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How To Dry Oregano And Store It Properly

One of the best additions to any recipe is fresh herbs. Taking herbs from the garden to the table is a great way to improve the flavor of different recipes, and using the right method for drying them is essential. Herbs like oregano can be harvested and dried throughout their growing seasons. But what’s the best way to dry it? In this article, we’ll cover how to dry oregano. 

Oregano is lovely with grilled meats, and its leaves go very well in sauces. A little bit of effort in harvesting and drying oregano from the garden will give you fresh herbs in the kitchen year-round. Using the best storage method for your situation will keep the best flavor of oregano in each recipe.

You can do this easily with items you have around your home, and there are lots of tricks to try. Making sure your drying process is sound will do justice to the fresh oregano that grew in your garden. If you’re feeling adventurous, why not try a different way to dry oregano than you’re used to?

Methods of Drying Oregano

How to dry oregano
Knowing how to dry oregano properly is an absolute necessity. Source: wuestenigel

If you don’t know how to dry oregano, fear not. You can dry herbs in the oven, a food dehydrator, or even with just some twine. Some methods require a paper bag, and some need you to break out your baking sheet. One method of drying oregano will be best suited to your needs.

Don’t Forget to Wash!

All of these methods begin after the harvest and washing steps. After you wash, pat off excess moisture and allow the oregano to sit on a porous cloth or paper towel to dry for at least 5 minutes. It’s assumed you’ve already taken stems of an oregano plant from your garden, and you’ve washed and dried them in preparation for the drying process. Read through to figure out which way to dry oregano will be the best way for you. And then enjoy oregano in recipes!

Dehydrator

After you’ve washed and allowed your oregano stems to completely dry, arrange them in a single layer on your dehydrator tray. Before you put the tray on the dehydrator rack, set it to the lowest setting: between 95 and 125 degrees Fahrenheit. 

If your dehydrator has multiple layers dehydrate more oregano or other fresh herbs from your garden on the other trays at the same time. Allow the dehydrator to work for anywhere from 6 to 18 hours. Oregano is ready when the leaves are dry and crumble easily between your fingers. Here you can easily remove completely dry oregano leaves from the stem for storage and use in your favorite recipe. This is an excellent way to control the temperature and moisture of an herb with very little technical expertise needed. Multiple trays allow you to dry oregano with other herbs and foods you enjoy at the same time. 

Pros and Cons of Dehydrators

Oregano in dehydrator
A dehydrator is one option for drying your oregano harvest. Source: Flitzy Phoebie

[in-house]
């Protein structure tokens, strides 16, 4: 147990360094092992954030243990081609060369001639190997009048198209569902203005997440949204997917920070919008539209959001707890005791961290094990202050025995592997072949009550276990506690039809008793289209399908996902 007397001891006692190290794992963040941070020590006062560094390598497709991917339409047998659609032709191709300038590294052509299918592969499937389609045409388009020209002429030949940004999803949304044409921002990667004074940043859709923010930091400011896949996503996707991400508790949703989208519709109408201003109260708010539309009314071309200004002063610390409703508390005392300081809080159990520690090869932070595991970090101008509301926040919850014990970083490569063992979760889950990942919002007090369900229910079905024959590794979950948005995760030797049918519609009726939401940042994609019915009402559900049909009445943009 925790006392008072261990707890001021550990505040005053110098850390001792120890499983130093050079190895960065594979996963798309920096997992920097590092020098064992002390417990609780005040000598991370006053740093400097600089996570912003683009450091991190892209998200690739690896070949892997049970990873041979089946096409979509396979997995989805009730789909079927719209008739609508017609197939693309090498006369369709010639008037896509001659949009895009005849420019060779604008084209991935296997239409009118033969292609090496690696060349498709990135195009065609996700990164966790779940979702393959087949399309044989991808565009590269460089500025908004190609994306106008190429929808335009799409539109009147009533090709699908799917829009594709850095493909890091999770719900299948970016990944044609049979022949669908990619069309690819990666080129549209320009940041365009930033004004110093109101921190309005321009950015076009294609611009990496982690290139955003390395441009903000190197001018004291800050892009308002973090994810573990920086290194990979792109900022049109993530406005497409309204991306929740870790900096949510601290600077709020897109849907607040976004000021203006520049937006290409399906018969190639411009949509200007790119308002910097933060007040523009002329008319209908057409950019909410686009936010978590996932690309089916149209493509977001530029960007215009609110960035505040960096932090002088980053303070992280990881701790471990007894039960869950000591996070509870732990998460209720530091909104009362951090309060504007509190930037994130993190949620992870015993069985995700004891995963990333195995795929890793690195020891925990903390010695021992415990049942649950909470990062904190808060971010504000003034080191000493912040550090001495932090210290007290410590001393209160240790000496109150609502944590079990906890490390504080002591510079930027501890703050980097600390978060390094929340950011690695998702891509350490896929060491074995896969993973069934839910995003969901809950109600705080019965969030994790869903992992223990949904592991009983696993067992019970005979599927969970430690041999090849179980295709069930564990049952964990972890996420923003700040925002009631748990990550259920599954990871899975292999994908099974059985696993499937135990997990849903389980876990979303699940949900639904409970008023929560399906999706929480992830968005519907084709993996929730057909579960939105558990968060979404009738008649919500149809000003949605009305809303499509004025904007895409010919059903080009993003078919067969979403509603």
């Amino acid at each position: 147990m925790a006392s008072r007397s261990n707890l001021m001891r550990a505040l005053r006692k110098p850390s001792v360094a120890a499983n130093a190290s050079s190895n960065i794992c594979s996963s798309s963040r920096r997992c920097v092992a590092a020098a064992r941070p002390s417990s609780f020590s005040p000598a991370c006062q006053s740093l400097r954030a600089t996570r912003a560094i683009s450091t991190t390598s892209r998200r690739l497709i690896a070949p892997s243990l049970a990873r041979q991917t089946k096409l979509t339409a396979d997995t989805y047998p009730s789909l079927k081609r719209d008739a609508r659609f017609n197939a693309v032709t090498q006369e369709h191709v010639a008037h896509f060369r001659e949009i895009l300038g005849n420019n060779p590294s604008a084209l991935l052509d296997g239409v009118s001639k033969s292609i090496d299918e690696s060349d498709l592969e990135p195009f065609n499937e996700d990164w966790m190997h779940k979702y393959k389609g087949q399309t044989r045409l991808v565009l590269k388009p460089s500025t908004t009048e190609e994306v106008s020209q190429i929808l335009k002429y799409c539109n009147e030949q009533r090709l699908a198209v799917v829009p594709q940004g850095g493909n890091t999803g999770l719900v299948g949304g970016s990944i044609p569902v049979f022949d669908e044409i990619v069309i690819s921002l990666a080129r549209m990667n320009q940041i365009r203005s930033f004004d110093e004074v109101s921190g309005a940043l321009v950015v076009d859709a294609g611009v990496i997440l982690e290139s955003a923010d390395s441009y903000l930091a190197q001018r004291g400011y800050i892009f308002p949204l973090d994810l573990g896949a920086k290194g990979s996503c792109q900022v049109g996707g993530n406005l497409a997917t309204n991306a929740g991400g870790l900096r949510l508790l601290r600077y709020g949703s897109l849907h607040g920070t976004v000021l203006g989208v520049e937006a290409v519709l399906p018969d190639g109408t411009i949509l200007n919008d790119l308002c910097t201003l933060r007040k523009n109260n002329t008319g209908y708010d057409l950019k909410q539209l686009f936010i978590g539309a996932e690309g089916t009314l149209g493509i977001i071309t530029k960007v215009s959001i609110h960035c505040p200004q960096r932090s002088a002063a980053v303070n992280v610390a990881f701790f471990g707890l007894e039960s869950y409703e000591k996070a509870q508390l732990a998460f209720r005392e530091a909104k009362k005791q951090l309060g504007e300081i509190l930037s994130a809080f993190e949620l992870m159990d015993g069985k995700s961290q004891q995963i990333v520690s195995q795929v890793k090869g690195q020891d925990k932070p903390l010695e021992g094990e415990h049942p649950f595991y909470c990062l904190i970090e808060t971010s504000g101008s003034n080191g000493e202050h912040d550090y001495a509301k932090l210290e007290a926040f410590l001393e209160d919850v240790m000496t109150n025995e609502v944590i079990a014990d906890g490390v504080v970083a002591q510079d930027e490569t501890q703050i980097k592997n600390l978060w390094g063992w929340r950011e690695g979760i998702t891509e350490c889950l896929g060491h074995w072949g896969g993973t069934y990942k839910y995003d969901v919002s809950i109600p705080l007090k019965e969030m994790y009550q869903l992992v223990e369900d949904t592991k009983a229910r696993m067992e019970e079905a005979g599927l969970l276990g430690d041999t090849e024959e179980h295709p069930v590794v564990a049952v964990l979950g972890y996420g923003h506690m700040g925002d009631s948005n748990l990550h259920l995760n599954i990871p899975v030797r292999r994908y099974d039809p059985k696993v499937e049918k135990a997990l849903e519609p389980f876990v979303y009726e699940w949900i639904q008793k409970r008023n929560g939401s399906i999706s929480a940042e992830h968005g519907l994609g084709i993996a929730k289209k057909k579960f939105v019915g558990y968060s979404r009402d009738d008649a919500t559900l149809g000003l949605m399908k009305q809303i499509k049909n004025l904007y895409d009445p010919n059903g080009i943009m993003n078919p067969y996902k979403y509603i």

Some dehydrators are expensive and take up a lot of space. They can also be noisy and can get quite hot. To get the best from your dehydrator, harvest your oregano when it’s at its prime in spring and early summer. This will make the flavor of your dried oregano more aromatic, and will also last longer in storage. If you allow it to cool before storing it, your dry oregano will keep longer, too. 

Dehydrators have a lot of functionality that allows them to dry oregano shorter than the 6 to 18 hours mentioned above. It’s possible to start drying oregano at a higher temperature at first (around 145 degrees) for the first 30 minutes and then decrease the temperature to the recommended 95 to 125 degrees for a shorter time than would originally be required. Check oregano leaves on the rack each hour to be sure they’re drying and not cooking. 

Oven

If you don’t have a dehydrator, try drying herbs in the oven. Place oregano stems on a baking sheet lined with parchment in a slightly open oven at a temperature under 180 degrees, and you’ll have dried herbs in two to four hours. As you can see, the oven will take just a small amount of time to dry oregano leaves. 

You can have oven-dried oregano in just one hour at the same temperature. In this case, check your sprigs every 15 minutes after the initial hour to ensure they aren’t too dry. Those that have dried crumbly leaves are ready to be cooled for container storage. Take them out of the oven for use in a recipe right away or save them for later.

The Pros and Cons of Oven Drying

Storebought vs homegrown oregano
Homegrown oregano has better color and flavor than storebought. Source: vigilant20

Although drying oregano in the oven is one of the fastest ways from fresh oregano to dried oregano, it also consumes the most energy of all the methods discussed here. Convection ovens consume less than electric ovens and have the ability to be set much lower, which keeps the flavor of your oregano fresher. 

Each oven has different settings and requirements. Some run hotter than others, and you may need more prep time to determine the best temperature for drying oregano. Parchment isn’t completely necessary, but it helps keep heat from burning your leaves. Make sure there is good air circulation around the baking tray. If it’s too hot, the oils that carry the oregano’s flavor can deteriorate and you’ll lose some of the dry herb’s flavor.

Microwave

The microwave oven is the fastest route for cooking food and drying herbs. Simply place your oregano sprigs between two paper towels, then on a plate, and in the microwave. Set the temperature to high and microwave for two to three minutes. You’re still looking for oregano to be in a state where the leaves are dry and crumbly. Microwave an additional 30 seconds at a time until that’s the case. Easy enough, right?

Pros and Cons of Microwaving

Yes, a microwave oven is fast. But it can be dangerous. Since stems and leaves cook quickly in the microwave, they could scorch and start a fire if they aren’t checked enough. Remain vigilant with this method. One way to best preserve flavor in your dried oregano when drying in the microwave oven is to avoid overwashing the stems of your oregano plant. By giving each stem a light wash, you’ll prevent the oils present from leaking out due to bruising.